Anger at move to speed up A&E closures

HEALTH campaigners expressed anger yesterday after plans to fast-track the closure of accident and emergency departments in Glasgow were approved.

NHS Greater Glasgow has given the go-ahead to shut the casualty unit at Stobhill Hospital next summer, instead of its original planned closure date of 2007.

The health board also approved an "accelerated" closure of the accident and emergency departments at the Victoria and Western Infirmaries.

It will also push ahead with a two-month public consultation on withdrawing all in-patient services at the Glasgow Homeopathic Hospital.

Paul Martin, the Labour MSP for Springburn, who sits on a monitoring group set up after the Scottish Parliament guaranteed services would remain at Stobhill until at least 2007, criticised plans to accelerate the closure of services.

He said: "It seems every piece of paper coming out of the health board is pushing a health board agenda, not a patient agenda."

The casualty unit at Stobhill will be replaced with a minor injuries unit, which will treat up to 30 per cent of the department’s current workload. There will also be a minor injuries unit at the Victoria Infirmary.

The health board has argued that the re-organisation of hospital services in Glasgow is necessary in order to cope with new consultant contracts and the European Working Time Directive, which will cut down the hours that doctors work. The NHS is also facing a recruitment and retention crisis within medical professions so concentrating specialist services on fewer sites will help ensure rotas are covered.

Nicola Sturgeon, the SNP MSP for Glasgow, who fought against the re-organisation of the city’s hospital services, said the fast-track plans to close down accident and emergency departments would compromise patient care.

She added: "The health board has totally reneged on its promises to patients. Patients are right to be concerned and, quite frankly, angry. These services will not be safe."

But Tom Divers, the chief executive of Greater Glasgow NHS Board, said that the services could not be sustained in their existing locations for much longer.

He added: "That’s why NHS Greater Glasgow recognises that interim action is needed now to prevent deterioration in patient care before our new hospital programme can bring results."

The health board, which is investing 750 million in modernising services by 2012, has argued that it has tried to keep the casualty unit open at Stobhill as long as possible but that it is no longer viable to allow it to continue functioning in its current format.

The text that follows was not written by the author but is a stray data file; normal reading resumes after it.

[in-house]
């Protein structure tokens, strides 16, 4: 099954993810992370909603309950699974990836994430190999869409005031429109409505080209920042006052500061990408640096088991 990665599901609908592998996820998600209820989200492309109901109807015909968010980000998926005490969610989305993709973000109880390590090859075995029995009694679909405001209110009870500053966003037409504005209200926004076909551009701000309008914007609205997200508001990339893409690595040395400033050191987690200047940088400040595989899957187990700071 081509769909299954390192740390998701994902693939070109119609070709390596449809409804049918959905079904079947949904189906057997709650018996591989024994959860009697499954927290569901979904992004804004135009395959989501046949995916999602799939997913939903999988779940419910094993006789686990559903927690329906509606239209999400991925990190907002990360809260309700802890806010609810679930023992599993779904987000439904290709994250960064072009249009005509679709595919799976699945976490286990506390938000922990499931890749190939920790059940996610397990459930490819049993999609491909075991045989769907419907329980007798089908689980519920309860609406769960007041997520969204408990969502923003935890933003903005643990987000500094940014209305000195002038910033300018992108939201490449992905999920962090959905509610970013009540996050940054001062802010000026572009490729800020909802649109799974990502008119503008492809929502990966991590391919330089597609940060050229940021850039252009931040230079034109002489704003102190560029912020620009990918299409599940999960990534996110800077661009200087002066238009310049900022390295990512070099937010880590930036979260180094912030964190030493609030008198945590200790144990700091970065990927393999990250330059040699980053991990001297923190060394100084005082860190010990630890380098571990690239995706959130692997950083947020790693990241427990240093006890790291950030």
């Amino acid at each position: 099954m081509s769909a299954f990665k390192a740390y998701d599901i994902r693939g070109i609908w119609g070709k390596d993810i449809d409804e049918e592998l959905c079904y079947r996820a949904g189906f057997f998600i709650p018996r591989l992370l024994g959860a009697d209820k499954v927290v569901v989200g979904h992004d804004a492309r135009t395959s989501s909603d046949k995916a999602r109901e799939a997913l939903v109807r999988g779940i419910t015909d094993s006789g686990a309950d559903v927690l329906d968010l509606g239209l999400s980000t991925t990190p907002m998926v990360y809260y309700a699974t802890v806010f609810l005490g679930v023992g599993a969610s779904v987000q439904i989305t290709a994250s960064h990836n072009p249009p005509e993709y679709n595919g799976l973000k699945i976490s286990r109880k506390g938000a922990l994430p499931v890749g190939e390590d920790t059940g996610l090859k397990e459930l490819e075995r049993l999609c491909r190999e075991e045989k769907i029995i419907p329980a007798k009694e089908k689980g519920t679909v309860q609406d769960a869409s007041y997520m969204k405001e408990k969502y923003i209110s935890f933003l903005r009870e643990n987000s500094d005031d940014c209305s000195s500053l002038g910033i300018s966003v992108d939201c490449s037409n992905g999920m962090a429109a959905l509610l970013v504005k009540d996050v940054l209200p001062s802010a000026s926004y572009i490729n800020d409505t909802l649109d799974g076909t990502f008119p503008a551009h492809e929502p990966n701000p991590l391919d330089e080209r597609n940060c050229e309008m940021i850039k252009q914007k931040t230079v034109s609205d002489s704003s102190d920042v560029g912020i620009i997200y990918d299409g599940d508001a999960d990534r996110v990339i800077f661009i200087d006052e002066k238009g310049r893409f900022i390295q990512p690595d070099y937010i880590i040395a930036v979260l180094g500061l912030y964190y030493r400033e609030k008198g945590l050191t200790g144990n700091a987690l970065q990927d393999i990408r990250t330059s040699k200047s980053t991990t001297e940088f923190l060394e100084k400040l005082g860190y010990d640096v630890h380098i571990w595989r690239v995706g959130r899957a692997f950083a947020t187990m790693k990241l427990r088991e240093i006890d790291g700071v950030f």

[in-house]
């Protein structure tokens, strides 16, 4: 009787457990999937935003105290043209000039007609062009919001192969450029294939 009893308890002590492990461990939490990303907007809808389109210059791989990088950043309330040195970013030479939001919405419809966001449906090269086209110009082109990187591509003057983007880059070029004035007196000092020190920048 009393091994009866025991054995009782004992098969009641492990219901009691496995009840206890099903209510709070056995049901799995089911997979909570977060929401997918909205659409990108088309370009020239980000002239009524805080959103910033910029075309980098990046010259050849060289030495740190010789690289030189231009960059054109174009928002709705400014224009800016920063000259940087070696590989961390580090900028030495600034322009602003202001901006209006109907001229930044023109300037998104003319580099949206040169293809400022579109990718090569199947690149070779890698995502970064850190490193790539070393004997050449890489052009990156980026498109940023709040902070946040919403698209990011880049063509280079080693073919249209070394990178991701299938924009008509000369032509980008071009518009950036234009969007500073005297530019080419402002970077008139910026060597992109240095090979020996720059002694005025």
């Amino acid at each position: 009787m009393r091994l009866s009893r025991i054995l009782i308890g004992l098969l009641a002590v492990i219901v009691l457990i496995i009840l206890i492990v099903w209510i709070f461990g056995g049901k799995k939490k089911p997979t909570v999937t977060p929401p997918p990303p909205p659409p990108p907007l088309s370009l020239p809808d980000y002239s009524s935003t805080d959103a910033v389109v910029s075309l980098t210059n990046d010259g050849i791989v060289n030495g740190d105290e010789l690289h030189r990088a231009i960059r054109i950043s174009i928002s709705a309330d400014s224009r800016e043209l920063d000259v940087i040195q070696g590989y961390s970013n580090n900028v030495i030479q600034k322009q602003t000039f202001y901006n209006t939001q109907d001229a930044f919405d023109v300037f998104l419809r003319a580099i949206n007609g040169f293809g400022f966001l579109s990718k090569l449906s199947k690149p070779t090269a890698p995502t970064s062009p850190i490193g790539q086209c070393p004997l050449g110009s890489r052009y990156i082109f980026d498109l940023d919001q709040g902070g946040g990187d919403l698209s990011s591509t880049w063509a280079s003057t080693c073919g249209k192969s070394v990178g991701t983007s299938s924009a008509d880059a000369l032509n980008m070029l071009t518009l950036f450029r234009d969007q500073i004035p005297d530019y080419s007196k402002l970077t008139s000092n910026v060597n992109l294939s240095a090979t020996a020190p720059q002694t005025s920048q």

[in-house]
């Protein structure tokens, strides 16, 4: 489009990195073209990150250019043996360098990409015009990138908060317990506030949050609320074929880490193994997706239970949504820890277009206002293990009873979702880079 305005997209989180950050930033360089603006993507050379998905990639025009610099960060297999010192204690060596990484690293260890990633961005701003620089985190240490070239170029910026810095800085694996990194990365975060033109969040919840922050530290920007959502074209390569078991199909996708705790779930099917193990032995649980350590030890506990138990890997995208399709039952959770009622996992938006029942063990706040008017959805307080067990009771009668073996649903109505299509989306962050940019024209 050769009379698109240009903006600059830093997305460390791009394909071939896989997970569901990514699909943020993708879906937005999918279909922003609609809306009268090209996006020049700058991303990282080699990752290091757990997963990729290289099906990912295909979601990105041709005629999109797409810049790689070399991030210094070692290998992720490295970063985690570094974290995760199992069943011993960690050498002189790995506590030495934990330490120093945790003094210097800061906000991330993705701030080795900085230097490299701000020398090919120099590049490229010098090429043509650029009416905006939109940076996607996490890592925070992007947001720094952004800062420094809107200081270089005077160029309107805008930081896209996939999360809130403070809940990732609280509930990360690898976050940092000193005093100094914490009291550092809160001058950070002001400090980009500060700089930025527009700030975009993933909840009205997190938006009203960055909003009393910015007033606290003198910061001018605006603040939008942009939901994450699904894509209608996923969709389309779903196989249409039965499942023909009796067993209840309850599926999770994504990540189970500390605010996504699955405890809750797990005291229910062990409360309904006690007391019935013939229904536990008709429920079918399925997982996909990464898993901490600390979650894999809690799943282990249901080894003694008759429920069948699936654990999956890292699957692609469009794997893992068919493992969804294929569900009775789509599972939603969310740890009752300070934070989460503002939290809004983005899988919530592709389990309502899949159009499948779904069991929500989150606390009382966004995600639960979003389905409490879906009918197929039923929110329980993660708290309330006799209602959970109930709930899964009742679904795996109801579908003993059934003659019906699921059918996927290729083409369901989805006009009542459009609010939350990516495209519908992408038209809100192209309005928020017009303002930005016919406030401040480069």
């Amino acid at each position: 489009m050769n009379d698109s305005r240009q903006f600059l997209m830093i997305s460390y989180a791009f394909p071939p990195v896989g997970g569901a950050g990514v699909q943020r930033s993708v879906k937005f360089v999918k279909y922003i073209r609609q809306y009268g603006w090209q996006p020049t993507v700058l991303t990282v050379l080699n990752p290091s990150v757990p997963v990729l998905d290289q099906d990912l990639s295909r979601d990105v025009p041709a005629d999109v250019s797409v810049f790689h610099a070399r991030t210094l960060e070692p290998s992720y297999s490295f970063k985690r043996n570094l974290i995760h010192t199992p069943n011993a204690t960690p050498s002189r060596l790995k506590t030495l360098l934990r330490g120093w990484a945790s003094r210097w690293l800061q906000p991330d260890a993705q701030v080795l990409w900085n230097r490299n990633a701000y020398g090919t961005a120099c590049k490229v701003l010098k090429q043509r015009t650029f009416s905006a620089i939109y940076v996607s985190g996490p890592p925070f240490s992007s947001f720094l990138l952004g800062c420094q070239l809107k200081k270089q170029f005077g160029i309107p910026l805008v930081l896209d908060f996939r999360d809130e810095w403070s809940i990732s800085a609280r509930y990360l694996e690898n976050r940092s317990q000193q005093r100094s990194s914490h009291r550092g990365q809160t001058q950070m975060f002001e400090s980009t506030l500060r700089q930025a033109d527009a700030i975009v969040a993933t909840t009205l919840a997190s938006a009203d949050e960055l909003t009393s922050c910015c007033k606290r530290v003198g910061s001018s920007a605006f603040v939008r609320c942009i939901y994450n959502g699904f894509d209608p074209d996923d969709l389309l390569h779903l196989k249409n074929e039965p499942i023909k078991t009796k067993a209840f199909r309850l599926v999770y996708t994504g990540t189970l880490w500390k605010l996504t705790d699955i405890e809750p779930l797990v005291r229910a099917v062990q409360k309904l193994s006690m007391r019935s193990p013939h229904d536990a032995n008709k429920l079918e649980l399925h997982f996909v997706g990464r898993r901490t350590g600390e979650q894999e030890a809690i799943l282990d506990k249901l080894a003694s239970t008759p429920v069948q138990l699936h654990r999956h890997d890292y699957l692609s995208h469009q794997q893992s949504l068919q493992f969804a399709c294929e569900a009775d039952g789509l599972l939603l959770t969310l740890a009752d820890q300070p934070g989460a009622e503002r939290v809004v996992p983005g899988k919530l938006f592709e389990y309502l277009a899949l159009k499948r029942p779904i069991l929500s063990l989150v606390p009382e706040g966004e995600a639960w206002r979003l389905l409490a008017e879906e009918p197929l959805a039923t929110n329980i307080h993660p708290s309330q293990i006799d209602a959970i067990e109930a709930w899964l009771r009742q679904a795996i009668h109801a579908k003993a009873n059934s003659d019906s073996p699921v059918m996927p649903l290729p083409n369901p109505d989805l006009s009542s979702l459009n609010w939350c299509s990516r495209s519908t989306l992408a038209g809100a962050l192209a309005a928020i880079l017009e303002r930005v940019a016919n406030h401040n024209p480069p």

Part of the reason for this is because it does not treat major trauma or orthopaedic injuries, so is unable to provide a sufficient skill mix for doctors in training.

Tim Davison, the chief executive of the North Glasgow Division of NHS Greater Glasgow, which manages Stobhill Hospital, added: "The professional accreditation bodies have recently paid a visit to assess our service at Stobhill. Despite being impressed with our commitment to the department, and the steps taken to maintain the service, they have advised that, even if we do recruit two extra consultant staff, the department will still fail to provide a reasonable level of training for our junior doctors.

"Regrettably, we have therefore been advised that accreditation will not be granted beyond July 2005."

Last December, Robert Calderwood, the chief executive of the South Glasgow Division, was told to find ways to speed up the controversial reorganisation of hospital services to help cut costs.

The review of acute services will leave just two accident-and-emergency departments in Glasgow - at Glasgow Royal Infirmary and the Southern General.

To help fund the modernisation process, the health board also plans to dispense with 1,000 jobs in order to save nearly 60 million in its current spending budgets.

However, it has insisted job losses would be made by "natural wastage" with staff who leave not being replaced.

Sir John Arbuthnott, the chairman of NHS Greater Glasgow, said: "To a certain extent, we are in the position of moving around pieces of a vast jigsaw of health services in Greater Glasgow.

"We are concentrating some services on fewer sites to allow them to continue to function safely and moving others to create the space required for the interim arrangements."